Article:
Branching: Why Britons are buying woodland in the Covid crisis

Branching: Why Britons are buying woodland in the Covid crisis

Lockdown has prompted some people to start yoga, do crafts, or watch more Netflix. For others, it inspired them to embark on their own green oasis.

Owen Gardner, 46, and his wife, Anya, 48, who live in Farnborough in Hampshire, decided to buy 2.2 hectares (5.5 acres) of timber in Surrey last summer.

“We had been fondling this idea since camping at a small forest campsite a year ago and spent a lot of time at forest sites like Alice Holt in Hampshire,” says Owen, senior manager of the Professional Services division. of a software company. . “We didn’t have the money or the time at the time, but when a friend bought acres during the lockdown, we took a peek around to see what was available.”

The couple ended up falling in love with the mature trees on a plot in Surrey, 7 miles from their home, and within six weeks, also purchased the two neighboring woods, spending a total of £ 80,000.

The Gardner family appreciates their wooded plot. Photography: Owen Gardner

The Gardners are among a growing number of Britons who have acquired woodland since the start of the Covid crisis.

Joe Fielding, managing director of brokerage firm Woods4Sale, says sales have doubled in the past 12 months. “We used to have around 80 forests on our website at any one time, but now it’s often reduced to 20,” he says.

Woodlands in demand tend to be those with additional features such as streams, ponds, and ruins. “Some people like large, mature trees, with lots of open space for camping and recreation, but others like dense vegetation where they can hide and not be seen,” says Fielding.

But a key point is accessibility. “The distance is attractive, but the location in relation to the owners’ homes is important,” he says.

Richard Scholfield, property manager at, has also seen demand for small woodlands double since the coronavirus pandemic.

“I think there is a parallel with people moving from London to live in the countryside,” he says. “People got stuck inside. They want a place to go with the kids and experience nature, and put their money somewhere that’s pretty safe. “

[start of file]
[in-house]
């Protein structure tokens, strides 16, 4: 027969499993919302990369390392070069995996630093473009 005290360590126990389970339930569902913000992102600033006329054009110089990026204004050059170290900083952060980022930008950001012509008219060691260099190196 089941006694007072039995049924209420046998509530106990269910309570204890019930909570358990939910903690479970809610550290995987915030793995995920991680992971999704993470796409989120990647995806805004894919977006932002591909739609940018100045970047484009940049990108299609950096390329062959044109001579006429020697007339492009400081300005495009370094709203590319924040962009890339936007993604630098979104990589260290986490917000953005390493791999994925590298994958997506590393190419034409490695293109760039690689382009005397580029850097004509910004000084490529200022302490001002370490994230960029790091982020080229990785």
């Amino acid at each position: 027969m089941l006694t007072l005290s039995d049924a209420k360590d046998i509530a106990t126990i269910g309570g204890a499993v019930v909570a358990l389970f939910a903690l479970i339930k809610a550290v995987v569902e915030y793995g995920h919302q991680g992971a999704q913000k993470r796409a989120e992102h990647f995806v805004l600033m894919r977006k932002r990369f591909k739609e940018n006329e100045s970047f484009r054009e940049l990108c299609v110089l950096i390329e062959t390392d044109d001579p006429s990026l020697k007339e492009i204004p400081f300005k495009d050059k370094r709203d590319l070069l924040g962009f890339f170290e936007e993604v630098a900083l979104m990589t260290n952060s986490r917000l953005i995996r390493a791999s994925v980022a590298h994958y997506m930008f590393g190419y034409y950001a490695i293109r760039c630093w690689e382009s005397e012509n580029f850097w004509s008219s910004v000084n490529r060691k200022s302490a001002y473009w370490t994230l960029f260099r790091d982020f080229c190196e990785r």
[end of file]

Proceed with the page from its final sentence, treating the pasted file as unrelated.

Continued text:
Woodlands typically cost an average of around £ 10,000 per 0.4 hectare (one acre). On top of that, says the legal process to purchase land will typically cost around £ 600 to £ 900. There is a small land registration charge to get the title registered (around £ 40) but there is no stamp duty as long as the purchase price is below £ 150,000 in England and Northern Ireland . There are different stamp law rules in Scotland and Wales. Woodlands do not attract council tax or business rates, or other similar charges.

CFO Gavin Hills, 44, and his wife, Tiki, 36, made an eight-year dream come true by purchasing 0.6 hectare (1.5 acres) of land in Northchapel, near Petworth in West Sussex , just before Christmas.

A 30 minute drive from their home in Littlehampton, and with a mix of oak, chestnut and silver birch trees, the forest is also a fairly easy walk to a pub and shop. The couple fell in love with the plot and bought it for £ 25,000, plus legal fees of just over £ 1,000, the same day they saw it.

“We had to cancel a vacation worth around £ 4,000, so we invested in wood, and that – with our existing savings – meant we could afford it,” Gavin says.

Gavin, Charlie, Tiki and Samuel Hills make the most of their woodland plot, which is a 30-minute drive from their home in West Sussex. Photographie: Gavin Hills

Although the closures meant they couldn’t visit as often as they would have liked, they called a few times. “We coppiced and can’t wait to camp there and invite friends over, especially during the summer months,” Gavin says. “It’s a lovely place to sit and spend time relaxing in nature. It is very good for the soul.

For those who dream of escaping to their own wooded oasis, it’s worth looking first at what you can and can’t do with the land. Legally you are normally only allowed to camp overnight in your forest for up to 28 days per year without a building permit, although in England this has been extended to 56 days per year until the end of December 2021, thus facilitating the installation of landowners. ephemeral campsites.

Other limitations also apply. “Although you can benefit from the use of the forest through recreational activities such as camping or walking, there will be restrictions on certain uses of the land,” says Raazia Ibrahim, Senior Lawyer and Head of Law. commercial property of the law firm Linder Myers. . “The development of the land or any form of construction will be restricted.”